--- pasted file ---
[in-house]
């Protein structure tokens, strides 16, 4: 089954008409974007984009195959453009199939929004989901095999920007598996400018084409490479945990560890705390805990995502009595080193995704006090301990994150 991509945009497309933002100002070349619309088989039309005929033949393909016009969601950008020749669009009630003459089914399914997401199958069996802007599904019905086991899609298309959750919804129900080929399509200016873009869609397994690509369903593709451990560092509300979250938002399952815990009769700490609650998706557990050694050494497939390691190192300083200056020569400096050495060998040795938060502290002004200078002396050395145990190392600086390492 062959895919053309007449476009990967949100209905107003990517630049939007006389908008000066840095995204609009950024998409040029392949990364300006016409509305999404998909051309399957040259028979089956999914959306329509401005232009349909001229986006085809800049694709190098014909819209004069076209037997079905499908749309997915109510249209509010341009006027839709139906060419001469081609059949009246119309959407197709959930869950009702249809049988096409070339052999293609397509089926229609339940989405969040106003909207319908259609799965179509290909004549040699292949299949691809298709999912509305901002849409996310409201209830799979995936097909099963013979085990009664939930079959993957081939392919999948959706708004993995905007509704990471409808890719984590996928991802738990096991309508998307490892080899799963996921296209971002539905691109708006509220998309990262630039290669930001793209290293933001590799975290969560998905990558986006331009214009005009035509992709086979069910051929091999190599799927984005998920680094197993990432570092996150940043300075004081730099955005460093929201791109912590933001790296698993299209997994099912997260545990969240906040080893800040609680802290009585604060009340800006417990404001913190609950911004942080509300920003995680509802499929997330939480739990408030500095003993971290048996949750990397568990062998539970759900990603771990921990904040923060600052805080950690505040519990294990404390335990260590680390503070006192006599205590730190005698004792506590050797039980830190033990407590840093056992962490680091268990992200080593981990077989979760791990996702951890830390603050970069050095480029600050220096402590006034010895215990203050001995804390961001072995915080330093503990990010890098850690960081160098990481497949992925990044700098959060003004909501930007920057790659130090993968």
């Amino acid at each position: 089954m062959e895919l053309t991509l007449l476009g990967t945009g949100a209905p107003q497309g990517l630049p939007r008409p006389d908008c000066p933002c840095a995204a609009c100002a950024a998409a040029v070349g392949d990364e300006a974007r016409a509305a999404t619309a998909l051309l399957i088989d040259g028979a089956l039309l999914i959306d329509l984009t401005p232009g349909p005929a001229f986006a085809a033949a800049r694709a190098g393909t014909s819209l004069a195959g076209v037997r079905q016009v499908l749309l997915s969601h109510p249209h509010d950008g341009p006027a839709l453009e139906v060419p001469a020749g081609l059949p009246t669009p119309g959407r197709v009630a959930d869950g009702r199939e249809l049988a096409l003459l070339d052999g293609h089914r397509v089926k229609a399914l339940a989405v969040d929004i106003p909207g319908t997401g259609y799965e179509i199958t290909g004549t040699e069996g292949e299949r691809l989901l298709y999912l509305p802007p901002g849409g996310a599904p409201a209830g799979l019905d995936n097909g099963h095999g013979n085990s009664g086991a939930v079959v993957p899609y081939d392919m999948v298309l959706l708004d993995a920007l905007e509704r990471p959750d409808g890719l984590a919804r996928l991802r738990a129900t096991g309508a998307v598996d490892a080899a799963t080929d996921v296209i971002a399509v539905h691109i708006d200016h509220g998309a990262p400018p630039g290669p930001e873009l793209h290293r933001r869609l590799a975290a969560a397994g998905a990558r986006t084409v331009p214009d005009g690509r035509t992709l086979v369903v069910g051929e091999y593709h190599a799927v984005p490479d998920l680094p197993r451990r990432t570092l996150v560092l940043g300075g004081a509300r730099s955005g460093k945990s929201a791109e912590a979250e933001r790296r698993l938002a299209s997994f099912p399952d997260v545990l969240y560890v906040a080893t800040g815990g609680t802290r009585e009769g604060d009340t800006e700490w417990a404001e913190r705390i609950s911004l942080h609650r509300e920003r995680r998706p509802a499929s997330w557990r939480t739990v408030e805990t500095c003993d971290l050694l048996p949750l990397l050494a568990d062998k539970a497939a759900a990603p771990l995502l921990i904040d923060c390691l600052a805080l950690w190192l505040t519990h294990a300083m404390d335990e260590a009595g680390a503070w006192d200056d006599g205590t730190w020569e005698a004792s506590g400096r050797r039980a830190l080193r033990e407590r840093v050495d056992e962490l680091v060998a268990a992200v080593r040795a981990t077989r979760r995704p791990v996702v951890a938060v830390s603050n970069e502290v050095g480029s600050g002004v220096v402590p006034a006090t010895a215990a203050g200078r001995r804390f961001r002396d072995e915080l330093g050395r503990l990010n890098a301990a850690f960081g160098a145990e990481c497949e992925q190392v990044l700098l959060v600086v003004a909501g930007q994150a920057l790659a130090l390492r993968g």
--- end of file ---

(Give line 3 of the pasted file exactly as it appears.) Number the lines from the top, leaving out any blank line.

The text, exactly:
């Amino acid at each position: 089954m062959e895919l053309t991509l007449l476009g990967t945009g949100a209905p107003q497309g990517l630049p939007r008409p006389d908008c000066p933002c840095a995204a609009c100002a950024a998409a040029v070349g392949d990364e300006a974007r016409a509305a999404t619309a998909l051309l399957i088989d040259g028979a089956l039309l999914i959306d329509l984009t401005p232009g349909p005929a001229f986006a085809a033949a800049r694709a190098g393909t014909s819209l004069a195959g076209v037997r079905q016009v499908l749309l997915s969601h109510p249209h509010d950008g341009p006027a839709l453009e139906v060419p001469a020749g081609l059949p009246t669009p119309g959407r197709v009630a959930d869950g009702r199939e249809l049988a096409l003459l070339d052999g293609h089914r397509v089926k229609a399914l339940a989405v969040d929004i106003p909207g319908t997401g259609y799965e179509i199958t290909g004549t040699e069996g292949e299949r691809l989901l298709y999912l509305p802007p901002g849409g996310a599904p409201a209830g799979l019905d995936n097909g099963h095999g013979n085990s009664g086991a939930v079959v993957p899609y081939d392919m999948v298309l959706l708004d993995a920007l905007e509704r990471p959750d409808g890719l984590a919804r996928l991802r738990a129900t096991g309508a998307v598996d490892a080899a799963t080929d996921v296209i971002a399509v539905h691109i708006d200016h509220g998309a990262p400018p630039g290669p930001e873009l793209h290293r933001r869609l590799a975290a969560a397994g998905a990558r986006t084409v331009p214009d005009g690509r035509t992709l086979v369903v069910g051929e091999y593709h190599a799927v984005p490479d998920l680094p197993r451990r990432t570092l996150v560092l940043g300075g004081a509300r730099s955005g460093k945990s929201a791109e912590a979250e933001r790296r698993l938002a299209s997994f099912p399952d997260v545990l969240y560890v906040a080893t800040g815990g609680t802290r009585e009769g604060d009340t800006e700490w417990a404001e913190r705390i609950s911004l942080h609650r509300e920003r995680r998706p509802a499929s997330w557990r939480t739990v408030e805990t500095c003993d971290l050694l048996p949750l990397l050494a568990d062998k539970a497939a759900a990603p771990l995502l921990i904040d923060c390691l600052a805080l950690w190192l505040t519990h294990a300083m404390d335990e260590a009595g680390a503070w006192d200056d006599g205590t730190w020569e005698a004792s506590g400096r050797r039980a830190l080193r033990e407590r840093v050495d056992e962490l680091v060998a268990a992200v080593r040795a981990t077989r979760r995704p791990v996702v951890a938060v830390s603050n970069e502290v050095g480029s600050g002004v220096v402590p006034a006090t010895a215990a203050g200078r001995r804390f961001r002396d072995e915080l330093g050395r503990l990010n890098a301990a850690f960081g160098a145990e990481c497949e992925q190392v990044l700098l959060v600086v003004a909501g930007q994150a920057l790659a130090l390492r993968g």